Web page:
Now That NaNoWriMo is Over….

NaNoWriMo has been done for almost a week now, and there are so many questions that come along with the end of the month, like “what’s next?” If you won (or if you were on a roll, but didn’t win), the job isn’t quite over yet. In fact, if you’re like me, you’re nowhere close to being done. No, even though our National Novel Writing Month is over, you are not done with your book. Now that NaNoWriMo is over, this is where you get to really dig in.
Now that NaNoWriMo is Over

Is Your Draft Done?

If you’re like me (I have about 20K left in this draft), keep writing. The momentum you have from NaNoWriMo? Use it! Just because the month is over, there is no reason to stop writing. As much as  NaNoWriMo can be a stunt to write 50,000 words quickly, it can also be a great way to build a habit up. If you built your habit up so you’re writing consistently, do not drop it. Keep writing, I can’t emphasis this enough. Keep working on your story until you hit the end.

Well, then what?

After you finish the draft (or maybe you finished at 50,00 words), take some time and put that sucker away. Don’t edit it. Give the book some breathing room and move on to something else. When I finish my draft of Justice & Lies, I’ll jump right into the next book in my series, Hit List.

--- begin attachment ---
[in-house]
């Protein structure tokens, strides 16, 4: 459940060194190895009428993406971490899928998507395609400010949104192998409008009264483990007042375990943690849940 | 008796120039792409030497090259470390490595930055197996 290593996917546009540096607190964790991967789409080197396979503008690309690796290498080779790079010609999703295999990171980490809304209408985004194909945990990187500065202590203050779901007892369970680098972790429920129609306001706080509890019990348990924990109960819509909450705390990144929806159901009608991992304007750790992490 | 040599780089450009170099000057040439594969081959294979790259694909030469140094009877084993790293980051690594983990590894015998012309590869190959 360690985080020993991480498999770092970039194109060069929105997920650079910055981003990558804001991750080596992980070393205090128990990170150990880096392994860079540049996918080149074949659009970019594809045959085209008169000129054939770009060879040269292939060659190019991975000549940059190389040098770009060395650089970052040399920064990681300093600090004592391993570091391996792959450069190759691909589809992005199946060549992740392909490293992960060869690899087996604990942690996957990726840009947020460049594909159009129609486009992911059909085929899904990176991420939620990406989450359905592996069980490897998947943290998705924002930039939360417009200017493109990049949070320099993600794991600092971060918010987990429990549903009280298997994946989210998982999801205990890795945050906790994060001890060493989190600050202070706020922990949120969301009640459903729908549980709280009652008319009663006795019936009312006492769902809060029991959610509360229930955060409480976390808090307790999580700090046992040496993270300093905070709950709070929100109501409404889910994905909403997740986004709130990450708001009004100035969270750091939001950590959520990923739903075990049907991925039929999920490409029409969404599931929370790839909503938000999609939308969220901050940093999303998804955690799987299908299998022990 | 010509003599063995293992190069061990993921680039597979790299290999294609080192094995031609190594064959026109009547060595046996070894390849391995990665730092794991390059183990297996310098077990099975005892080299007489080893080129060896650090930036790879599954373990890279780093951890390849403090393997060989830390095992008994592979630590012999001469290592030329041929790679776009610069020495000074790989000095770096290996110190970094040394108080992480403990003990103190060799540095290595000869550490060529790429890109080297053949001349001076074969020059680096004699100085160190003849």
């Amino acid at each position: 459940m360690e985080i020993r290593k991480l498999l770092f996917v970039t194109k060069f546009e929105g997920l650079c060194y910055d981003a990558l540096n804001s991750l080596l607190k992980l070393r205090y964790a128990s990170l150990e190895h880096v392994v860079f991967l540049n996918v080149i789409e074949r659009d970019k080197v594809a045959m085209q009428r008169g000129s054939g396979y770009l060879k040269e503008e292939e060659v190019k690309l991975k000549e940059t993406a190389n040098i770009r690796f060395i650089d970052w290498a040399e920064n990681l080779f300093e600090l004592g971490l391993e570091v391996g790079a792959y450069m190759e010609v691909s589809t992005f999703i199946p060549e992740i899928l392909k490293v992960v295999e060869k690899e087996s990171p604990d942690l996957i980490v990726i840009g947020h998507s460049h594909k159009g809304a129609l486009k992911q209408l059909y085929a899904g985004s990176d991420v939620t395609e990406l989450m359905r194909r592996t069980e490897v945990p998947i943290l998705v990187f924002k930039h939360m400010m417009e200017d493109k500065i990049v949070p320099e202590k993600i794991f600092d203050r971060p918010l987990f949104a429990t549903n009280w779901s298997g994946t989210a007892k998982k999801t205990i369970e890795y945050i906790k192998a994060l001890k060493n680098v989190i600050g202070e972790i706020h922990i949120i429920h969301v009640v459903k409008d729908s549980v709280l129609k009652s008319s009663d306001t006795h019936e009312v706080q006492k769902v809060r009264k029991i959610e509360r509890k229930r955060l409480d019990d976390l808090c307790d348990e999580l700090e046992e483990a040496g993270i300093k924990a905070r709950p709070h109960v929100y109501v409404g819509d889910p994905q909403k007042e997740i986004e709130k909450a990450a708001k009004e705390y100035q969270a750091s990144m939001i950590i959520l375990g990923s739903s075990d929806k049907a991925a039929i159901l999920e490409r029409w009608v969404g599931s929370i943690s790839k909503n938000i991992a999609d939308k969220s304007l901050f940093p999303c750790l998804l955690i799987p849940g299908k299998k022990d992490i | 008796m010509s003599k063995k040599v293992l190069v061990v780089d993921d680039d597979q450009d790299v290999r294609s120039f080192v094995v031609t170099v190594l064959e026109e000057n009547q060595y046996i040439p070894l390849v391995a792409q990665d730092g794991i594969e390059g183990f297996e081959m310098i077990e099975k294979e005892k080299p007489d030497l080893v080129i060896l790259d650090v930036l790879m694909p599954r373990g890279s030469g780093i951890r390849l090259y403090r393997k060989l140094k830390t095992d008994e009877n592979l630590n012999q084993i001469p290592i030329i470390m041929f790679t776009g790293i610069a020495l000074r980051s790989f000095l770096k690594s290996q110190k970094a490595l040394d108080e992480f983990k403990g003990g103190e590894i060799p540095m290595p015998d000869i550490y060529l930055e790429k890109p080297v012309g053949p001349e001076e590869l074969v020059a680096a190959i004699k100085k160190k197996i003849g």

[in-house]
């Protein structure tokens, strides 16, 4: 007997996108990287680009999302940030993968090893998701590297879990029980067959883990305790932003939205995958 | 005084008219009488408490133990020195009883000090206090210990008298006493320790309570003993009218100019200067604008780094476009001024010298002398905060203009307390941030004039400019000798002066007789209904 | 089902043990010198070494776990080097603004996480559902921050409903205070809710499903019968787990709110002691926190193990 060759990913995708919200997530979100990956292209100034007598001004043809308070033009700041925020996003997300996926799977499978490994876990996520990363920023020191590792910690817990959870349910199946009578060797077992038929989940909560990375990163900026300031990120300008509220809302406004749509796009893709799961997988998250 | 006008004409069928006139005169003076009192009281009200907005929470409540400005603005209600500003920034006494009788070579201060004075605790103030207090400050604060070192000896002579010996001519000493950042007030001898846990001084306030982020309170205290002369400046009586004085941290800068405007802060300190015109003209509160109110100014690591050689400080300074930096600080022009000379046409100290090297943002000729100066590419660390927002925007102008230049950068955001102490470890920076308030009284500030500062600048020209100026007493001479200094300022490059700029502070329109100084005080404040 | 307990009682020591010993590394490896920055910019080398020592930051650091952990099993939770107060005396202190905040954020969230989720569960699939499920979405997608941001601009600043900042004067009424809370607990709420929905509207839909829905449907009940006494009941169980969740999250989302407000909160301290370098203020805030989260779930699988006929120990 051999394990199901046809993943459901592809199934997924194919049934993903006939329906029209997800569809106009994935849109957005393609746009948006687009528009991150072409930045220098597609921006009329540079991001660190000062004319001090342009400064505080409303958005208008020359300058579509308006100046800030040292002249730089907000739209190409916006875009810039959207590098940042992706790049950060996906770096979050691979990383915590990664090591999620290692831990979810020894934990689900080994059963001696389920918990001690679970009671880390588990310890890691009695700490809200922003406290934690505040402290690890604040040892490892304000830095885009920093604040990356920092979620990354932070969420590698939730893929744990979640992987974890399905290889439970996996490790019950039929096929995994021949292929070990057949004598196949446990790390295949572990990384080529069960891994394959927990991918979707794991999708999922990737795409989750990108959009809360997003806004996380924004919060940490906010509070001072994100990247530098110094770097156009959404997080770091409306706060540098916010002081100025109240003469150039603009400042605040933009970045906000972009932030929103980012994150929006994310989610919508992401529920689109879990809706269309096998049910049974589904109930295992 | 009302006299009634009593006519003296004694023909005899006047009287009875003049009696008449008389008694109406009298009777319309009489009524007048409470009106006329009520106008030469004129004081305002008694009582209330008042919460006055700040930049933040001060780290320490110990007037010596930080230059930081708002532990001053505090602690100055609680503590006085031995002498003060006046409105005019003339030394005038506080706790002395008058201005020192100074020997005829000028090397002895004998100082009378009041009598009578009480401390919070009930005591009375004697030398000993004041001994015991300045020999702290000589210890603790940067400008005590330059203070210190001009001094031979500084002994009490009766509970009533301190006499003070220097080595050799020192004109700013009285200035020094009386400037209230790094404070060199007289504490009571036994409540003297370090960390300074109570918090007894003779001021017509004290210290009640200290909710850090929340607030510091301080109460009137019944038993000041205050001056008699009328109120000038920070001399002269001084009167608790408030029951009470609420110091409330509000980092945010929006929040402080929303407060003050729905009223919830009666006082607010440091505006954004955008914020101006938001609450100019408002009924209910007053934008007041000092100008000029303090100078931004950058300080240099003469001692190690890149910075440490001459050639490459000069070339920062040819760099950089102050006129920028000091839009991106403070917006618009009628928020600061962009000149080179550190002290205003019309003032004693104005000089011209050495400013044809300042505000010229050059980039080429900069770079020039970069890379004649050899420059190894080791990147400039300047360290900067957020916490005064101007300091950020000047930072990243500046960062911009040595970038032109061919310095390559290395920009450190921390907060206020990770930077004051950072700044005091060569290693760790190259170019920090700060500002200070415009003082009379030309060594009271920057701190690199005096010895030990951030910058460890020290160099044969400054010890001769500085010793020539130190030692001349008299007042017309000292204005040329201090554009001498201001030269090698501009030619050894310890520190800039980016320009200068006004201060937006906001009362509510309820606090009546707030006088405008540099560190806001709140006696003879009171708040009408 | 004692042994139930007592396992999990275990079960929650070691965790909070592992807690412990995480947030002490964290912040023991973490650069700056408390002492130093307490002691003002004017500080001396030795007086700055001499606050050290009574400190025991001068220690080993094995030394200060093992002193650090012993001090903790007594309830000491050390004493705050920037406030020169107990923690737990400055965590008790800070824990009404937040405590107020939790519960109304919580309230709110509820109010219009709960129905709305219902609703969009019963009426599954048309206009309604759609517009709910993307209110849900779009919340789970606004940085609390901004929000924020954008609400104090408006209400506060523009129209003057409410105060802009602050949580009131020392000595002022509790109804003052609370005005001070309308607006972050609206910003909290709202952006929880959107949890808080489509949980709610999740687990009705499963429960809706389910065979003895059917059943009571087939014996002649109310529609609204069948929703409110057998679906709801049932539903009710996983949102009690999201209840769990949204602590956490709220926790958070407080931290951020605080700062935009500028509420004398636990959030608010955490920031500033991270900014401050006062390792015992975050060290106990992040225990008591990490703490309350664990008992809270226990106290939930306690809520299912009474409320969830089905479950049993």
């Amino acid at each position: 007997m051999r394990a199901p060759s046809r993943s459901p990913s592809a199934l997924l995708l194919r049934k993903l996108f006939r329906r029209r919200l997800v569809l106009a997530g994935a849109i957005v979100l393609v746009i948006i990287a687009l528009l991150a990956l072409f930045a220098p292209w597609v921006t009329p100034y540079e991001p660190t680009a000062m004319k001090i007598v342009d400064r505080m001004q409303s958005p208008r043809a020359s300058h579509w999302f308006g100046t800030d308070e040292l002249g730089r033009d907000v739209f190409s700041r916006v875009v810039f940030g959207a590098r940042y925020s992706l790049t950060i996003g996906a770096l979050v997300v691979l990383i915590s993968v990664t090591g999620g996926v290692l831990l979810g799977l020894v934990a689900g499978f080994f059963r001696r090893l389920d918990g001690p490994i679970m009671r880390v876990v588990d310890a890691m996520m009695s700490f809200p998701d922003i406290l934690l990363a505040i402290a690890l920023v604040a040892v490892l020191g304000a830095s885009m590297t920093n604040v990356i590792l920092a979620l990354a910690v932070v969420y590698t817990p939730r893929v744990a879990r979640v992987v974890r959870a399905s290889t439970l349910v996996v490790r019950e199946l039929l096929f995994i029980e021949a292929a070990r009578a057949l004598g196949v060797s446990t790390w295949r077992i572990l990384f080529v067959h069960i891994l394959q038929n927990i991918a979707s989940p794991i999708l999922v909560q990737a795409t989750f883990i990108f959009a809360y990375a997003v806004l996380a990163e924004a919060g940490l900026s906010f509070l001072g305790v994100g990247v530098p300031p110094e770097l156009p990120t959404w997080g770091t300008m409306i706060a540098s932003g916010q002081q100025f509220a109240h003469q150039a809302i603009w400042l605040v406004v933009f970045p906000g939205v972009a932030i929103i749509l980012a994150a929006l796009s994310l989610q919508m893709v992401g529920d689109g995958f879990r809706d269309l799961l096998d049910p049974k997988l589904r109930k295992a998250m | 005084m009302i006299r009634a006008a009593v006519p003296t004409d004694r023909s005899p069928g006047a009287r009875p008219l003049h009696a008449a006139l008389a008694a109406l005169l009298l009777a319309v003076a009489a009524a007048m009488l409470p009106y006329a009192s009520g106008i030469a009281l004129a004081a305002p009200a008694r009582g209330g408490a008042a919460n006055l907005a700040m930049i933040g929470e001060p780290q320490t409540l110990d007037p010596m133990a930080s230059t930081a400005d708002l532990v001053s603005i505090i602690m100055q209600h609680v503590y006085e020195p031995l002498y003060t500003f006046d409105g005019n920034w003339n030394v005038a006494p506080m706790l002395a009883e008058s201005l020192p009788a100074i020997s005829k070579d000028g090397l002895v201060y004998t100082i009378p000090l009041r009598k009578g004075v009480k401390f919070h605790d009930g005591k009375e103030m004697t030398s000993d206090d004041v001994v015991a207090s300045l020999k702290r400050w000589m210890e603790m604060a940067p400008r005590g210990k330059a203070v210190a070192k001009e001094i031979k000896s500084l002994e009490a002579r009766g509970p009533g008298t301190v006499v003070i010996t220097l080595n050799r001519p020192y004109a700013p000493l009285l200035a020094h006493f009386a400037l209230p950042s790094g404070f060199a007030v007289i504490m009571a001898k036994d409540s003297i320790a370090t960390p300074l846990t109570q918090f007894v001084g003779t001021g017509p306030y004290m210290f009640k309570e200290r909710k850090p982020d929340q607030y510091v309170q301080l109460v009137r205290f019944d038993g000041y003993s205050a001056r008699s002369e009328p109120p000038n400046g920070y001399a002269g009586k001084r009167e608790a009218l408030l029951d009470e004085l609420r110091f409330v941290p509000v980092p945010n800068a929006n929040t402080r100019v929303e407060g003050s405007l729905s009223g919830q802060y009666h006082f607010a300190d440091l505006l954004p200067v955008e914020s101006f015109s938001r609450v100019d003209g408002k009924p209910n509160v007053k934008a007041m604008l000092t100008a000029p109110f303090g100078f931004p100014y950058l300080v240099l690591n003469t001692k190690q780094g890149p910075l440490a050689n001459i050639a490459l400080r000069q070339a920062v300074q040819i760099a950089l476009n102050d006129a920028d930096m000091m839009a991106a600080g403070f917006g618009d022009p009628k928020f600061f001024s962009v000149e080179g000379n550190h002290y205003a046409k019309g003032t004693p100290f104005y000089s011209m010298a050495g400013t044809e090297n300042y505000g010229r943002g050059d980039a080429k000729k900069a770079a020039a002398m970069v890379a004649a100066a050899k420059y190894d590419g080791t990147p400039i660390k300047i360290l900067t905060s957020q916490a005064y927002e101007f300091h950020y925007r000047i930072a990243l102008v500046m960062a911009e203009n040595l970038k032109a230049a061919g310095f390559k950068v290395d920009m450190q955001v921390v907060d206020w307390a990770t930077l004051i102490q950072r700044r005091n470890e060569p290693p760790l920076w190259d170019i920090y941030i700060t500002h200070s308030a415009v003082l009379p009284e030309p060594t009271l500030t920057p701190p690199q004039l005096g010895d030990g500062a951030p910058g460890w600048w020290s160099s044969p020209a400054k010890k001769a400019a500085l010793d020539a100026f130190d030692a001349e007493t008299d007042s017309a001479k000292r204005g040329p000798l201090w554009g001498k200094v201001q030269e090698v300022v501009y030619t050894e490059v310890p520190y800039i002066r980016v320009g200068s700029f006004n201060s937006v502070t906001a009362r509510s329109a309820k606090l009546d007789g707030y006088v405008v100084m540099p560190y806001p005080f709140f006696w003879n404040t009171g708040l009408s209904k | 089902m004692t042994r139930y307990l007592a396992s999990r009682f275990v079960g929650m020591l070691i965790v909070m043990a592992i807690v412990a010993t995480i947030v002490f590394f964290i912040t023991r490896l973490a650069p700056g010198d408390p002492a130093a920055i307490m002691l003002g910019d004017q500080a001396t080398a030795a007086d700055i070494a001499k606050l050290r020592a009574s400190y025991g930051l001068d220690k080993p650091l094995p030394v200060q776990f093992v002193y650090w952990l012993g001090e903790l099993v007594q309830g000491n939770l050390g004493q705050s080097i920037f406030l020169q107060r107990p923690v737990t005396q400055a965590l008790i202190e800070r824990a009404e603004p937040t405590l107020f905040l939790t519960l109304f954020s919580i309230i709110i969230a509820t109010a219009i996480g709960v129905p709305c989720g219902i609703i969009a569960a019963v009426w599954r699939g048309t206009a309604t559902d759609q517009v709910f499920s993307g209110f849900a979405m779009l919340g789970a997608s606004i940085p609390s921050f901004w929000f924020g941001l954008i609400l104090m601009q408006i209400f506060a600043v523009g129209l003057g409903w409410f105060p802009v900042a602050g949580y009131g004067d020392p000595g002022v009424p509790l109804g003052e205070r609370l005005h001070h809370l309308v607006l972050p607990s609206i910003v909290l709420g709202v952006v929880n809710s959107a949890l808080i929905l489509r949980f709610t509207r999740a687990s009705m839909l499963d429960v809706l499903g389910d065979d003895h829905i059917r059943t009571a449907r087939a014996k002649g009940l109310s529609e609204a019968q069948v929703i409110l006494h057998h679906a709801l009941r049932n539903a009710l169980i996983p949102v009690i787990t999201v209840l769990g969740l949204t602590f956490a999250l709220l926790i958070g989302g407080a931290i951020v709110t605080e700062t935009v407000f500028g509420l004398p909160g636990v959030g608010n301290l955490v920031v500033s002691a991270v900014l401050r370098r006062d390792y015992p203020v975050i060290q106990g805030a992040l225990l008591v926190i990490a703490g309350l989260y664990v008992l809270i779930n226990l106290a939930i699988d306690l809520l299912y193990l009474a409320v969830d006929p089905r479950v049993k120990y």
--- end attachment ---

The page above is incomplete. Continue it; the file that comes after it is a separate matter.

I’ve mentioned it before – why it’s so important to put your work down in between drafts. You need fresh eyes to catch things like mistakes, inconsistencies, and everything else. If you go from the end back to the beginning, you’ll never get that space.
Now that NaNoWriMo is over, what should you do with that story? Click To Tweet

What You really shouldn’t do

For the love of everything important in your life, do not go and publish your NaNoWriMo book. Just don’t do it. Books written in a month are like first drafts. Messy, chaotic, wonderful, but they’re still first drafts. You need to polish that sucker before you even think about sending it to beta readers, editors, or publishers.
First drafts are a key, magical piece of the creative writing process – but they are not for the public to see. In fact, you shouldn’t share that first draft with anyone really. A good writer will be well read to be able to go back later and find what doesn’t work in terms of story and craft, without the help of anyone else. Once you’ve done what you can, that’s when you begin looking for other people.

So, to Recap

-Finish your story
-put it away and work on something else (if you don’t work on something else – I’d say wait at least a month before you go back to your NaNoWriMo project.
-then you can begin editing.
Just do not start sharing it yet. 
NaNoWriMo can be a great way to get back into writing, but what you do after NaNoWrimo can be what makes or breaks your story.

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